DIY Beauty Dish Revealed
Good News: Beauty dish complete!
Bad News: Dropped and broke my Pocket Wizard Transceiver II testing it!! Totally gutted!!!
After months research and careful planning, I FINALLY reveal my first DIY beauty dish. If I do say so myself I am pretty pleased with the first result. I haven’t performed much testing and have taken a few pictures (no special lighting) just using my SB-900. I’ll probably reshoot and repost with decent pictures when I have more time.
1 x Stainless Steel Mixing Bowl – from “All Rooms” in Liffey street (Dublin) – €12.00
1 x Bullar baking tin set (only used the base of the baking tin for the inner reflector) – from IKEA – €6.00
4 x set of 100mm machine screws, washers, nuts and dome nuts – €10.00
2 x cans of spray paint – €20.00
1 x Flash bracket from eBay – €15.00
Total: €63.00 + a lot time and patience.
Please note that all aforementioned prices are approximate or rounded off
Most of my time didn’t go into making the beauty dish, but more so planning it and finding the perfect ingredients. Dublin doesn’t seem to be the best for DIY, so I had to resort to finding supplies on the web. The most difficult thing to find was the 100mm machine screws. I eventaully managed to locate them locally from Inox.ie, where Ben was really helpful in finding what would best suit my requirements.
Secondly the base for the inner reflector was really tricky to find. I spent day trawling through through my head to come up with an idea of what could work. I had read that a pizza dish would work well for this, but alas I could not find anything the size I was looking for. Eventually I remembered seeing cake baking tins with a removable base. So I was back in the game.
Finding the perfect mixing bowl which wasn’t too heavy wasn’t easy to find either. I must have gone to about 10 fifferent stores looking for something that would work. One option was a very well made stainless steel bowl from IKEA, great size and quality, but very heavy. It was when I was looking for the cake baking tin that I found the bowl which I finally bought. Not the best quality and probably slightly more than I had hoped to pay, but I knew it was the best option, mainly due to the shape and light weight.
I finished off the outside of the dish last, using a textured iron cast finish spray paint. I thought this would possibly be the most wearing and show up the least defects. I know black looks more “bling”, but it also shows up scratches and dents very easily.
I used a matt white finish on the inside after first sanding the stainless steel finish to allow the paint to better grip the surface. Spray painting the inside first allowed for a few “hiccups” of white paint getting onto the outside. Doing the outside last would allow the inside to be pretty much sealed off when it was flipped over and the flash and screw cutouts were taped closed using masking tape.
Having majored in Industrial Design before returning to photography, product finish is very important to me. So I went with a dome nut to rather than a lock nut to “end” the machine screw. Their might be better options available, so I’ll still be keeping my options open. On the point of “finish” make sure your paint is 100% dry before you try moving the dish….oops! I need to redo a few bits and apply a last coat on the outside.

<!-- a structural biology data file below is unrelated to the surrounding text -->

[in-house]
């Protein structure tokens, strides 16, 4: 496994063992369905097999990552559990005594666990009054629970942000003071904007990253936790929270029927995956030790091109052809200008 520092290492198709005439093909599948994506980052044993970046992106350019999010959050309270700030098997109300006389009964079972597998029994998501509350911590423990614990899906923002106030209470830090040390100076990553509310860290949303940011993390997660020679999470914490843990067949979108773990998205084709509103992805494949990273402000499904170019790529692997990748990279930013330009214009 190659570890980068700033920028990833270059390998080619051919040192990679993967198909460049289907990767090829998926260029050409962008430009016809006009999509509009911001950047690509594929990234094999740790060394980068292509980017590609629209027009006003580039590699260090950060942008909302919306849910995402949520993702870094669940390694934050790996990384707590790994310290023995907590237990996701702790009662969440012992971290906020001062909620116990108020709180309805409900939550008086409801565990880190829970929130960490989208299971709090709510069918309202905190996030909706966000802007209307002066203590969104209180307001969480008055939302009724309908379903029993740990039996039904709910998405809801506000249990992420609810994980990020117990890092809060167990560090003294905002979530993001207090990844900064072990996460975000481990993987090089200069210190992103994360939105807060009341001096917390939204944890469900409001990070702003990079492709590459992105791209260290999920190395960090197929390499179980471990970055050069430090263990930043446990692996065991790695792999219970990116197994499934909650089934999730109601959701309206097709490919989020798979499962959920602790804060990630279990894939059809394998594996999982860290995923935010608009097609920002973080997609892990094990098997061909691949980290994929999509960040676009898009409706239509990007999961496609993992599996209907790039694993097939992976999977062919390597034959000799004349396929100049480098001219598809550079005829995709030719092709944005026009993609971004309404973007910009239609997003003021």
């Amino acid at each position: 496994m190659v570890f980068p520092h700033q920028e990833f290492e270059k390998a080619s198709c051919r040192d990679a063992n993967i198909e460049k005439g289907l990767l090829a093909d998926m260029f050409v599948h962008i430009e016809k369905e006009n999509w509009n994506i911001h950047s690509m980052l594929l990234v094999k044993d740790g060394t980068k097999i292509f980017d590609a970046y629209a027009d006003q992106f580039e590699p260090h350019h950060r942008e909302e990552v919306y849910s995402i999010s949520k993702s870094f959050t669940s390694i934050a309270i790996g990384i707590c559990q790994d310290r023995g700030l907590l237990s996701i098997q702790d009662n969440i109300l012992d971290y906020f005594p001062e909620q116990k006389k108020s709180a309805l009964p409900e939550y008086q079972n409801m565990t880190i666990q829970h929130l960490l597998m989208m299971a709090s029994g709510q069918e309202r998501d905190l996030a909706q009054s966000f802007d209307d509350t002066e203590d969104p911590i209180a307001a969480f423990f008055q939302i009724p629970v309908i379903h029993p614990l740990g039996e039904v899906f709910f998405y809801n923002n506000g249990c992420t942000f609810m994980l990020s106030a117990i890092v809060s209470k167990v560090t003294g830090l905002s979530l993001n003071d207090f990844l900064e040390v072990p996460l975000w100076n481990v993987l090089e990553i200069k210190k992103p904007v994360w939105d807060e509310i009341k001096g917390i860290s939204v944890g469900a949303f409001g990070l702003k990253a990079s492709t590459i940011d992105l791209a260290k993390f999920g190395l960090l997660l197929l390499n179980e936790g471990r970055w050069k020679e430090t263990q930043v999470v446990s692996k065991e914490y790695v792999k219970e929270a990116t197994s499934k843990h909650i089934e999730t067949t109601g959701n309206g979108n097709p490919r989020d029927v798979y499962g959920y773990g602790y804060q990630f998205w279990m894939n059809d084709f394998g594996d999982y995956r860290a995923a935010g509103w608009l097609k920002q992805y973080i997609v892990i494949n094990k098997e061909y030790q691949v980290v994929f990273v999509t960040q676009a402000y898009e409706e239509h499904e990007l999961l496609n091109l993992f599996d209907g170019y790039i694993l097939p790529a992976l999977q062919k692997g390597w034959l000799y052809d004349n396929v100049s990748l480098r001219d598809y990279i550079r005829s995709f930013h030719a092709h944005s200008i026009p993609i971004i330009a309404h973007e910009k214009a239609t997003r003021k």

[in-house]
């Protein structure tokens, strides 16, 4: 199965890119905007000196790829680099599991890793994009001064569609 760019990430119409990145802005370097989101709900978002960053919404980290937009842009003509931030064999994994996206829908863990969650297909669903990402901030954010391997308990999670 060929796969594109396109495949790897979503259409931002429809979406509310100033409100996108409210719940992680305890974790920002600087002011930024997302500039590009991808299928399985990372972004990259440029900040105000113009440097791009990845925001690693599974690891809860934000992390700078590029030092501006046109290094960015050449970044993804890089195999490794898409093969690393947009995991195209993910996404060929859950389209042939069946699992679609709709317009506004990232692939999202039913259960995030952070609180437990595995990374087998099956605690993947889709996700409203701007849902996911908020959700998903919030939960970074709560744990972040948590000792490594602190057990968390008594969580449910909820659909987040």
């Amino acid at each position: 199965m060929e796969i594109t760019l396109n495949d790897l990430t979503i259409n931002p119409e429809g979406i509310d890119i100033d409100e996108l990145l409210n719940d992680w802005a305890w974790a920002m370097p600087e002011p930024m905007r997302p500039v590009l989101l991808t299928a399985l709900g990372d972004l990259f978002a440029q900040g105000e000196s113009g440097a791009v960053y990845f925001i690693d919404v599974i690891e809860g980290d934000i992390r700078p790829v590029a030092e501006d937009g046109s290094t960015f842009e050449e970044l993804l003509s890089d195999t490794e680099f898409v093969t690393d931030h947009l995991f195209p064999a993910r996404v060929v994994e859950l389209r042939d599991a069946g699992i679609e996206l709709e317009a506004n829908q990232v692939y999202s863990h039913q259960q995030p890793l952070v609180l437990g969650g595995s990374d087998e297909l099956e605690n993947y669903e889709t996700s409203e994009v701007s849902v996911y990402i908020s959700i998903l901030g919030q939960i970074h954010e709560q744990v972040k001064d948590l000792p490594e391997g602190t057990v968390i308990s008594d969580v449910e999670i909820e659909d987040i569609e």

Profile view just to show the dish curve. Of course every dish will havea different size and/or curve, so it’s important to test the light effect by varying the distance of the flash from the inner reflector. I still need to test accordingly, but am fairly hapy with my initial results.
I was lucky to find this bracket on eBay. It’s very simialr to the ones used by Lastolite on their portable softboxes. Since buying this one I haven’t seen them available again, but am hoping it will come available again if ever I (or you) want to attempt another build. Even though it allows for multiple mount options, I decided to mount the bracket using the same machine screws used for separating the inner reflector.
I used fully threaded 100mm machine screws with a series of lock nuts along the shaft to fix the bracket to the dish as well as mount the inner reflector. This just means that there is less hardware and results in the dish being slightly lighter. Every bit helps, right?
And Then I would defintely like to say thanks to Todd from ishootshows.com for a few ideas, namely using the machine screws and to seal the spary paint using a clear laquer finish. I wish I had found his tutorial sooner as he has used a few very similar ideas as what I have used. Maybe if I had found his DIY sooner, I might have finished my “beauty dish 1.0” in a few weeks or months, rather than over a year since fist deciding to make one.
In the end it took about 10 hours of actual work. The rest was planning, finding the ingredients and patiently waiting for spary paint to dry.
Hint: If possible spray paint indoors, but in a well ventilated area. Unfortunately I don’t have an indoor work area so I wasted a lot of spray paint because it never actually reached the dish – thank you wind :) If the can says 30 minutes to touch try, I say allow at least 4 hours before you touch and leave over night before actually handling. 15- 30 minutes between coats should be fine, depending on the paint you use. Patience dear people – you’ll be happy you took it slow.
I hope to post a few portraits using the beauty dish in the very near future. I’ll also be using it to photograph some portraits of Jennifer and JP at their wedding on this upcoming Friday (16 August 2010).